Bottom line: Starbucks (NASDAQ:SBUX) and Uber (Private:UBER) are likely to scale back their latest aggressive China expansion plans as the nation's economy slows and consumers rein in their spending on non-essential items and services.
China's economy may be heading for a new era of slower growth, but you would never know that by looking at the latest moves by Uber and Starbucks, two global leaders in their categories of hired car services and retailing. The first instance has Uber completing a major fundraising for its China unit and forming a new tie-up in travel services. Meantime, Starbucks is steaming ahead with plans to nearly double its China store count by 2019.
As a neutral observer of both companies, I have to say that both Starbucks and Uber are being just slightly naive in ignoring all the signs of a major Chinese economic slowdown that could ultimately lead to woes now confronting countries like Greece and Spain. In that kind of environment, it's far from clear that consumers will still enthusiastically shell out $5 for a cup of coffee at Starbucks when they could buy a cup of tea for far less or that they will pay similar amounts for a hired car instead of taking the bus or subway.
But that said, these latest expansion plans have probably been in the works for months or even more than a year and are only now being formally announced. I suspect we could ultimately see some major downward adjustments and other scale-backs in some of the new plans now being rolled out. As China's slowdown becomes more obvious, I also suspect that many of the overheated valuations for companies that raised big funds during a boom of new investment last year will also start to come down.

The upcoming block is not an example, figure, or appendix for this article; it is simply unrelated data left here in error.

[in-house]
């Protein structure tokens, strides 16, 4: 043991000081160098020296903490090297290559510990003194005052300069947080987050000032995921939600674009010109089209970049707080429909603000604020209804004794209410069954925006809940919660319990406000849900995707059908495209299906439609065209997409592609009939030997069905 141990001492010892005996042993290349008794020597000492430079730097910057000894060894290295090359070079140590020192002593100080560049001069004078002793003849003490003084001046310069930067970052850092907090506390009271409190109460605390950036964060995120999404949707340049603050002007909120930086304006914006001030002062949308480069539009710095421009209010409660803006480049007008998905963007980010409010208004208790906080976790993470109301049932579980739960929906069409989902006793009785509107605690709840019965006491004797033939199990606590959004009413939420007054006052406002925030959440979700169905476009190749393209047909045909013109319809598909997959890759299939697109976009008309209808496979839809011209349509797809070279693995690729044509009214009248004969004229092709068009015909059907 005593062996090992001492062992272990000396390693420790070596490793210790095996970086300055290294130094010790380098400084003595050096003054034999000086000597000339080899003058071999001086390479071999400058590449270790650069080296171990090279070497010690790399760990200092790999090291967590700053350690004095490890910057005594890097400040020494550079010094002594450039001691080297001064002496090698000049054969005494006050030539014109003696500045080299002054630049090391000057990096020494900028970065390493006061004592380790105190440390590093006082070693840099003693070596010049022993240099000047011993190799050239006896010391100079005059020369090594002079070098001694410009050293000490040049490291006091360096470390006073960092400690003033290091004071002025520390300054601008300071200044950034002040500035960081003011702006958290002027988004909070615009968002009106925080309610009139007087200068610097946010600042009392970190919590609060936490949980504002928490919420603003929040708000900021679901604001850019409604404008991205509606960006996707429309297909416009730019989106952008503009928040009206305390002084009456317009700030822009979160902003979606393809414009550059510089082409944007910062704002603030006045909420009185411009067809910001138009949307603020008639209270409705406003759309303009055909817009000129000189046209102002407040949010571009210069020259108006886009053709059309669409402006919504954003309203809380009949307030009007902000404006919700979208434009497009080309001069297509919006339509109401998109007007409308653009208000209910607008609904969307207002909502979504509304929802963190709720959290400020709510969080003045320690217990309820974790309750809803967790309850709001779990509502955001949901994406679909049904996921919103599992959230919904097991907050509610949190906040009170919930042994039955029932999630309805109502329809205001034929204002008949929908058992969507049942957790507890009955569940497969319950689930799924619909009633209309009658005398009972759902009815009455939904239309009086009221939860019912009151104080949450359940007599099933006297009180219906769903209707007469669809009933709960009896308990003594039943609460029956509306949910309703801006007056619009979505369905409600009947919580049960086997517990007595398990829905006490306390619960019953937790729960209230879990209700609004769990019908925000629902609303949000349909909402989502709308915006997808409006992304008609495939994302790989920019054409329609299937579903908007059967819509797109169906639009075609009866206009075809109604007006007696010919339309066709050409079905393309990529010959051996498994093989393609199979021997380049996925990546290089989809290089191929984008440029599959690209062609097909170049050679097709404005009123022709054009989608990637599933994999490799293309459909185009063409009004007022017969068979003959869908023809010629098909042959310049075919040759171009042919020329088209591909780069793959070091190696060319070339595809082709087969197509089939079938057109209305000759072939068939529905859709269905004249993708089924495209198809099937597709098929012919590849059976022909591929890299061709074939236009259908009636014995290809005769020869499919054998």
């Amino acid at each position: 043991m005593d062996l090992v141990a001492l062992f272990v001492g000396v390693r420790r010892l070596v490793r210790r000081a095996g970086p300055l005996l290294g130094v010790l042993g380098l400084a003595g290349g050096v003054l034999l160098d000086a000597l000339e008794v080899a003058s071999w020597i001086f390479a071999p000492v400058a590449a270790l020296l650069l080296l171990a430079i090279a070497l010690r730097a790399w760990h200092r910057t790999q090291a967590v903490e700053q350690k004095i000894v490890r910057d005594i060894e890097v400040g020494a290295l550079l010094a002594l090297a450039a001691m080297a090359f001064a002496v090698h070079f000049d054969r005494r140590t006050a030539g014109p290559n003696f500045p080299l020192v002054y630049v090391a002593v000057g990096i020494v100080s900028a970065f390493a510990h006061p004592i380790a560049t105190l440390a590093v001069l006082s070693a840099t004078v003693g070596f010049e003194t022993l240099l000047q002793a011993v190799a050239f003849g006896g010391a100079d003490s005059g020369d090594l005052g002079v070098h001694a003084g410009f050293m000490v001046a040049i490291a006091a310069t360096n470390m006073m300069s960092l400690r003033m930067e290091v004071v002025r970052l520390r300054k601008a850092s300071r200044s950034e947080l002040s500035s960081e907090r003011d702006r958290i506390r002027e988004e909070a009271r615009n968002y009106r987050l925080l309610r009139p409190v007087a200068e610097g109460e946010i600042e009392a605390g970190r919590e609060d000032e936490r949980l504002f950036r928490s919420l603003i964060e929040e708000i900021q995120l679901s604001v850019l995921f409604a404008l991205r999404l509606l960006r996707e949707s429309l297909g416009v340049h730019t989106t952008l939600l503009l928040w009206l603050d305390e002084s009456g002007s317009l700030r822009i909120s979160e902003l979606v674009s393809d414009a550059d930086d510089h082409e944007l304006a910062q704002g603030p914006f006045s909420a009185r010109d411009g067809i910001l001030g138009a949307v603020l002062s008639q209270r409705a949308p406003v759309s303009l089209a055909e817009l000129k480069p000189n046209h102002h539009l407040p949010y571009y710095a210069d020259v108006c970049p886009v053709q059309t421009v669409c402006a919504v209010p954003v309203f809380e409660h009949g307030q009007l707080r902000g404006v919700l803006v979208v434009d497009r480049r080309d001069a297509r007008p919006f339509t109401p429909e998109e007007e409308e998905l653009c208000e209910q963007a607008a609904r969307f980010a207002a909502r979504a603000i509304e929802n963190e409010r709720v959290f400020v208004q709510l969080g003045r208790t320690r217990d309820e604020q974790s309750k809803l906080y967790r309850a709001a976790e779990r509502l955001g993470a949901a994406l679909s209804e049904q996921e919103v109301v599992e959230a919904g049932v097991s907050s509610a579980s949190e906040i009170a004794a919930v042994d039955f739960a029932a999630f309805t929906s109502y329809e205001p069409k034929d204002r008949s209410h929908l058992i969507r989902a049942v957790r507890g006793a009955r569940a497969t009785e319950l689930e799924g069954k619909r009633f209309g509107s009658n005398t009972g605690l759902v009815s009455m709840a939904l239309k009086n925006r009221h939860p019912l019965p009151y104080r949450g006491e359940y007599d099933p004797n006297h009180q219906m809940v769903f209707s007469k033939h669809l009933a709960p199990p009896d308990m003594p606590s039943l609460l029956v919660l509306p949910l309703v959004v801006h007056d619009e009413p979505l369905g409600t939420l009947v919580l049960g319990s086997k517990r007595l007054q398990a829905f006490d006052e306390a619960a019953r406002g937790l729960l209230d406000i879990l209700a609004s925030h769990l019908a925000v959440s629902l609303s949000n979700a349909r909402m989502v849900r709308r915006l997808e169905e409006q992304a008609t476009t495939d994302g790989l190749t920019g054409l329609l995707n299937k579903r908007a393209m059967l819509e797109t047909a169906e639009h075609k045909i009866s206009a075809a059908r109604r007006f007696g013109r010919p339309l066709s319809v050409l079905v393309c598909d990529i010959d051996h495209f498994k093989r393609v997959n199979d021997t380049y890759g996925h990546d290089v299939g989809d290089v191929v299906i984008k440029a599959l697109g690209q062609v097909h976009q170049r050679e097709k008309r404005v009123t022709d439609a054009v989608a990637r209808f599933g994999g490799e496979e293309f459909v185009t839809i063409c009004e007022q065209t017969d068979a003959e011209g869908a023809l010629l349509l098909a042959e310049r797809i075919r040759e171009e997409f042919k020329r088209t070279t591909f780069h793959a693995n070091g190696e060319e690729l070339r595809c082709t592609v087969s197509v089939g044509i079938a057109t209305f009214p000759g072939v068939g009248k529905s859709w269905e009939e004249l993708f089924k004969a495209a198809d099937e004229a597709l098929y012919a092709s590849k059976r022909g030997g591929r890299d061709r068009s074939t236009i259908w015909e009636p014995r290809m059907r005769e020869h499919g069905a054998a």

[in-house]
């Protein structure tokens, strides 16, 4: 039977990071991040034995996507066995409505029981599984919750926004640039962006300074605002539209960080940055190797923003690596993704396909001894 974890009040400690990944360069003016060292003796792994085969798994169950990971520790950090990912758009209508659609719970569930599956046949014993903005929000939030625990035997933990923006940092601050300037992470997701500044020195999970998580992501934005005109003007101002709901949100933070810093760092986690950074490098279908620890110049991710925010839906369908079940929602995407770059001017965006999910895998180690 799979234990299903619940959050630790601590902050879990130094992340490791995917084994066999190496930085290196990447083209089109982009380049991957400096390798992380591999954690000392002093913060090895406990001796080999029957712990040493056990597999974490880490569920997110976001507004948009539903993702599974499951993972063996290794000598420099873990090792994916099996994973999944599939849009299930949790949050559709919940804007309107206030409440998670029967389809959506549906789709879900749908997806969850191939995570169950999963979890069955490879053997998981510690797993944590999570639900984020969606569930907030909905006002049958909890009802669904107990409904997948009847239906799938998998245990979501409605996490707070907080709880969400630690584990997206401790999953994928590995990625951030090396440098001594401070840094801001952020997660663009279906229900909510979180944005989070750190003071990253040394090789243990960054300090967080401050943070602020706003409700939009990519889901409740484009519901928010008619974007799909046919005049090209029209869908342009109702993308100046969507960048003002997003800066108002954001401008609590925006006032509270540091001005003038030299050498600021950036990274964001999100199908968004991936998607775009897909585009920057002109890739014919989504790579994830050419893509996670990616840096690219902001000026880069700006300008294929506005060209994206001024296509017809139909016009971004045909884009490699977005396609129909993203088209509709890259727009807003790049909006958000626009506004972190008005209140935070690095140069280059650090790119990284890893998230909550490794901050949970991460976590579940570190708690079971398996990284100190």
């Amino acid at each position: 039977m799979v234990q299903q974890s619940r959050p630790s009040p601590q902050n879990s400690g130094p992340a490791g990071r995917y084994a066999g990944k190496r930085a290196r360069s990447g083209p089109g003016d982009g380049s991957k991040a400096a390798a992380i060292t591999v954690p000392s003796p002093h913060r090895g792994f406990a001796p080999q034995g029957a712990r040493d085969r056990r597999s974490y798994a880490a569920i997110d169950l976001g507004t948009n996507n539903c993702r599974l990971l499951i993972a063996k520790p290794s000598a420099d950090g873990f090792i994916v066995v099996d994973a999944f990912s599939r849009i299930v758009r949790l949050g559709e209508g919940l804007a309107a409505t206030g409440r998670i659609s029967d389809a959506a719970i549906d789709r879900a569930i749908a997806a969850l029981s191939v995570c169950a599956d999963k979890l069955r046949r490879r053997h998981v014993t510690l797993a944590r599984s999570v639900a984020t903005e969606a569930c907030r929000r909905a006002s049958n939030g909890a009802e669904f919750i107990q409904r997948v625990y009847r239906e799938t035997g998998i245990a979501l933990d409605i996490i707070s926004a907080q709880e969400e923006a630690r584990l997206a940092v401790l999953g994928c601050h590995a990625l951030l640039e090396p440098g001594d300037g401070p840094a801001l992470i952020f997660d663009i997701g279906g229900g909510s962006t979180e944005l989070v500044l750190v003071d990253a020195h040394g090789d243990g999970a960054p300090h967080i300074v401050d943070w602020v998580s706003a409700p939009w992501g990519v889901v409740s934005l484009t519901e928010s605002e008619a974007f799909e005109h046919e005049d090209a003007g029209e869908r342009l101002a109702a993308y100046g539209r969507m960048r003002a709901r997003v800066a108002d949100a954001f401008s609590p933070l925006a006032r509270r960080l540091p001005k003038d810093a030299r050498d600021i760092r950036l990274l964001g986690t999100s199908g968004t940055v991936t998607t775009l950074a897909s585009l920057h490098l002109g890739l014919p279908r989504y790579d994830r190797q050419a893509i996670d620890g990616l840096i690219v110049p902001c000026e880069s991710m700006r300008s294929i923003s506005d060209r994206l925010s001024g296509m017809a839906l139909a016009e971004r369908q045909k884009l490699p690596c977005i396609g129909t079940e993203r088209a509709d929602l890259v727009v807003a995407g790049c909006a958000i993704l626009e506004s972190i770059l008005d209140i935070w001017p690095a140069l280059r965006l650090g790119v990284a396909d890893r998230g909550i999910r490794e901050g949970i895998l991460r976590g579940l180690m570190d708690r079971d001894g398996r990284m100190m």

But Starbucks seems unaware of the looming slowdown, with its new announcement that it aims to have 3,400 stores in China by 2019 (English article). That number marks an acceleration from the company's rapid China expansion of recent years, which saw it open 450 stores last year to bring its current national store count to around 2,000. The company plans to boost the new openings in the year ahead by adding around 500 new stores in the current year, in a market that is now its second largest after only the US.
As a frequent patron of Starbucks, I have a healthy respect for the chain's huge success in China. While many other coffee shops in Shanghai are often empty or have just a few customers, most Starbucks are often filled with people lining up to spend their money on a pricey cup of coffee. But that kind of behavior is really just a low-key form of luxury spending seen in booming economies, and I'm fairly certain many people may cut out their coffee habits when they start to feel uncertain about their future.
Uber's Rich China Valuation
Next there's Uber, which has been revolutionizing China's market for hired car services with its mobile app that has posed a major challenge to traditional taxis. The company last year announced plans to spin off its China unit into a separate company due to the market's large size, and has just completed a fundraising that values the unit at a lofty $7 billion (English article, Chinese article).
The size of the new funding wasn't disclosed, but one of the contributors was Chinese institutional investor HNA Group, which has also just announced its own separate tie-up with Uber in travel services (English article). That new pairing will see HNA and Uber work together to provide hired car services to travelers, such as cars to take them to and from airports during their trips. That looks like a good fit since HNA has large experience in the travel arena due to its base in the tourist haven of Hainan island.
Both of these cases certainly look like good investments for the future and will help Uber and Starbucks to consolidate their position as industry leaders. But each company also is likely to soon discover that new demand for their products is slowing sharply in tandem with the country's broader economic slowdown. Accordingly, I do expect that both of these projects will ultimately be scaled back from their aggressive original growth targets.